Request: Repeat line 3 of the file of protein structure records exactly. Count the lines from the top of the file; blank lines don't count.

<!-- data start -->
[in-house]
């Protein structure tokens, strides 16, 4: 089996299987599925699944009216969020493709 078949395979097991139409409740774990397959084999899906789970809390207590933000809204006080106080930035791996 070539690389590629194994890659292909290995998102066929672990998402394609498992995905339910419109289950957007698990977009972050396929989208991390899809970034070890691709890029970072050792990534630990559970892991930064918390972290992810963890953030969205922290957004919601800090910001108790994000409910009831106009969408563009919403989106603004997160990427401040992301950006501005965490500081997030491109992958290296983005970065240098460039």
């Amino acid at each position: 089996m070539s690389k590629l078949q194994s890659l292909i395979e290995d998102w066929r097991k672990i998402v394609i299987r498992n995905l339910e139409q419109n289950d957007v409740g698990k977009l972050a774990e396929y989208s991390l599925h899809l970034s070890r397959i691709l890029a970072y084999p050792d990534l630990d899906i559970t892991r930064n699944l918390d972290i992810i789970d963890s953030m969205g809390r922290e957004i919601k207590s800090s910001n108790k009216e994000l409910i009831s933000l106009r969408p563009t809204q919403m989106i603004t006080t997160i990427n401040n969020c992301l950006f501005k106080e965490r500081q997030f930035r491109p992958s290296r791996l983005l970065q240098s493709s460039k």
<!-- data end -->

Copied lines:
């Amino acid at each position: 089996m070539s690389k590629l078949q194994s890659l292909i395979e290995d998102w066929r097991k672990i998402v394609i299987r498992n995905l339910e139409q419109n289950d957007v409740g698990k977009l972050a774990e396929y989208s991390l599925h899809l970034s070890r397959i691709l890029a970072y084999p050792d990534l630990d899906i559970t892991r930064n699944l918390d972290i992810i789970d963890s953030m969205g809390r922290e957004i919601k207590s800090s910001n108790k009216e994000l409910i009831s933000l106009r969408p563009t809204q919403m989106i603004t006080t997160i990427n401040n969020c992301l950006f501005k106080e965490r500081q997030f930035r491109p992958s290296r791996l983005l970065q240098s493709s460039k």